Archive for the ‘Arthemis’ Category

Atalanta

February 3, 2011

This has been a long time in coming! In 2007, I made this top, Arthemis. At the beginning of 2008, I released a pattern for it. Unfortunately, said pattern was a mess. It was pretty well impossible to follow and made very little sense. To those of you who tried to use it, my deepest apologies. Since then, I’ve wanted for a long time to return to Arthemis and reknit and rewrite it. As time passed, I also came up with a list of ideal changes to the pattern: greater length (the original photos hide how much that top rode up when I moved in it), wider neckline, a repeat of the lace pattern in the sleeves. I also wanted to change the yarn – the Rowan Cotton Glace is pretty, but I didn’t like the way it wore as an against the skin top. I wanted to keep the dart shaping, the fluttery lace pattern, and the raglan sleeves created with yarn overs.

Meet Atalanta. I think I changed enough from the original pattern that a name change was also in order. Atalanta is a heroine of Greek mythology. I grew up listening to Free to Be You and Me, which is probably where I first heard (an updated, feminist version of) the Atalanta story. Atalanta has long been my favorite Greek mythological figure because of her speed and skill and determination to decide her own destiny. (This being a Greek myth, she doesn’t actually get to do that, but I respect the attempt!) The original name, Arthemis, referred to a butterfly, but kind of looked like a misspelling of Artemis, and, in combination with Clothilde, seemed like I just liked throwing extraneous Hs around.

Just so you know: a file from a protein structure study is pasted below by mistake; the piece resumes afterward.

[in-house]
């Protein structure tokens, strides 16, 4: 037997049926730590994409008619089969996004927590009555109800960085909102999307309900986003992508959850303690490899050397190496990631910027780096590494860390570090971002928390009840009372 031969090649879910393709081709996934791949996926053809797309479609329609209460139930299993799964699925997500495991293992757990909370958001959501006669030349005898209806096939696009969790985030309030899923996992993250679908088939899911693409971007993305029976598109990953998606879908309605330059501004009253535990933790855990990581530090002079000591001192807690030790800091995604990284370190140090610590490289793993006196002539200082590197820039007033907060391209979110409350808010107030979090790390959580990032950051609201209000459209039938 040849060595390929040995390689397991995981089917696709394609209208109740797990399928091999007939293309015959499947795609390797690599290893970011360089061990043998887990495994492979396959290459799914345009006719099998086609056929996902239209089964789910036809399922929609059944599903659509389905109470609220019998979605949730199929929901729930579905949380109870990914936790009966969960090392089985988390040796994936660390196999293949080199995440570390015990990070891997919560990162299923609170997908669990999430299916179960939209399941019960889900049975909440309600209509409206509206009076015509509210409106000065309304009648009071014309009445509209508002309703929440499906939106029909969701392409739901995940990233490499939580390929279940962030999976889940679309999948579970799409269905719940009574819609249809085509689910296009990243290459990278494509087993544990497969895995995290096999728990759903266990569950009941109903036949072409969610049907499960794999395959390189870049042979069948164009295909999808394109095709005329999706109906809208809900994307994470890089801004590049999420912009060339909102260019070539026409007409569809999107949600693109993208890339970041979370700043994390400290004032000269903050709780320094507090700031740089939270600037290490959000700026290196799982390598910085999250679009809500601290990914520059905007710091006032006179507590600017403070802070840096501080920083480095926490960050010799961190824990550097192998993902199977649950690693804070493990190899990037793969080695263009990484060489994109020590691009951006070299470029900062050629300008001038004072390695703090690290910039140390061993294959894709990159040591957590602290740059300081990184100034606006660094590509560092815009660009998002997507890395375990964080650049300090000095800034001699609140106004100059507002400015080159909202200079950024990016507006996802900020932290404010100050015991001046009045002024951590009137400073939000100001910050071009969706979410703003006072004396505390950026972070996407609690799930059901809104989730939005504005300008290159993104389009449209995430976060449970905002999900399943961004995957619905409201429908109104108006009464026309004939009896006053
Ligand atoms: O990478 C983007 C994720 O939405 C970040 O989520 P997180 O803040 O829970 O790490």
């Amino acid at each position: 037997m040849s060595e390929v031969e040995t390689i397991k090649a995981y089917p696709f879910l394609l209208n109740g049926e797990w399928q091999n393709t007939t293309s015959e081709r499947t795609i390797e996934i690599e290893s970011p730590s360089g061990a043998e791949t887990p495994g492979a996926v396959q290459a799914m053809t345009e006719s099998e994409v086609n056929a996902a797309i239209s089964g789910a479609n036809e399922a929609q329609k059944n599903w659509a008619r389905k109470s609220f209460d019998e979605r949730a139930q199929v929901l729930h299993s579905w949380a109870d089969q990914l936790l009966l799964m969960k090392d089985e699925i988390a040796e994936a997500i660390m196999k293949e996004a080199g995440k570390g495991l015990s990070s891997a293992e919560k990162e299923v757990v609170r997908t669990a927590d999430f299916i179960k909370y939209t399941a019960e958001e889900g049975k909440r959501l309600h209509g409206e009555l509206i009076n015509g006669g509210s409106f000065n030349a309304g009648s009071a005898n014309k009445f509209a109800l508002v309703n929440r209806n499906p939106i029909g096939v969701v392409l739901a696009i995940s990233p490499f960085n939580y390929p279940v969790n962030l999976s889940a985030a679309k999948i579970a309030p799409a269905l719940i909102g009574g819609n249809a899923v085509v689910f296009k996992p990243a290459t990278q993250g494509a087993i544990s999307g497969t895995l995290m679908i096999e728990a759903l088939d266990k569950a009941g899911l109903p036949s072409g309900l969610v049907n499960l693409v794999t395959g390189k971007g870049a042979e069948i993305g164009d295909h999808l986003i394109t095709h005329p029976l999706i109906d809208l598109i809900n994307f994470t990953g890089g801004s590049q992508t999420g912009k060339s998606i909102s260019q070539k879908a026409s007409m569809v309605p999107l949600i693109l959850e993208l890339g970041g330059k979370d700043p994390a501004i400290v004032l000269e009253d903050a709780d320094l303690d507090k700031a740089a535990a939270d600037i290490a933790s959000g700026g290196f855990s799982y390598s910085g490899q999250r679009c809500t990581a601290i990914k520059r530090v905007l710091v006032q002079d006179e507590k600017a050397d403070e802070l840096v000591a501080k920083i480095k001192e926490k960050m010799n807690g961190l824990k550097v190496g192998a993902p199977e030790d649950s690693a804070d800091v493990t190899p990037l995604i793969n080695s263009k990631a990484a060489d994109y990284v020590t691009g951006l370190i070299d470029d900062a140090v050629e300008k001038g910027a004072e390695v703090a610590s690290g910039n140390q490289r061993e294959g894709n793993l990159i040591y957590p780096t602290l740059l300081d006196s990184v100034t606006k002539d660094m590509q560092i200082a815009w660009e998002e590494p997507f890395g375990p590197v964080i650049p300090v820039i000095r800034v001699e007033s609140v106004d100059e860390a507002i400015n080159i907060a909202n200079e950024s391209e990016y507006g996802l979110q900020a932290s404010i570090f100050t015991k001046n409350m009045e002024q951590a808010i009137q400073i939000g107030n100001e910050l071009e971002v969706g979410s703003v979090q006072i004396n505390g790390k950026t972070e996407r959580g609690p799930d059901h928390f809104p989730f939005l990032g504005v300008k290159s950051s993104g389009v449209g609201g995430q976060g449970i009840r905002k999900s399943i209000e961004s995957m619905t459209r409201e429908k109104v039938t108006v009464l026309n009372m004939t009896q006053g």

Atalanta is knit in Knit Picks Shine Sport, which yarn, besides being very affordable, is also very soft and not at all hard on the hands. This tee makes a great spring knit, and while it may not currently seem like it, spring is definitely on its way!

SIZES
28 [32, 36, 40, 44, 48, 52] inches – (Pick size closest to actual bust size for a sweater with 7% positive ease at bust.)

MATERIALS

  • 6 (6, 7, 8, 8, 9, 9) balls Knit Picks Shine Sport [60% Cotton, 40% ModalĀ®; 110 yds per 50g ball] in MC – shown in Serenade
  • 1 (1, 1, 1, 1, 1, 1) ball Knit Picks Shine Sport [60% Cotton, 40% ModalĀ®; 110 yds per 50g ball] in CC – shown in Leapfrog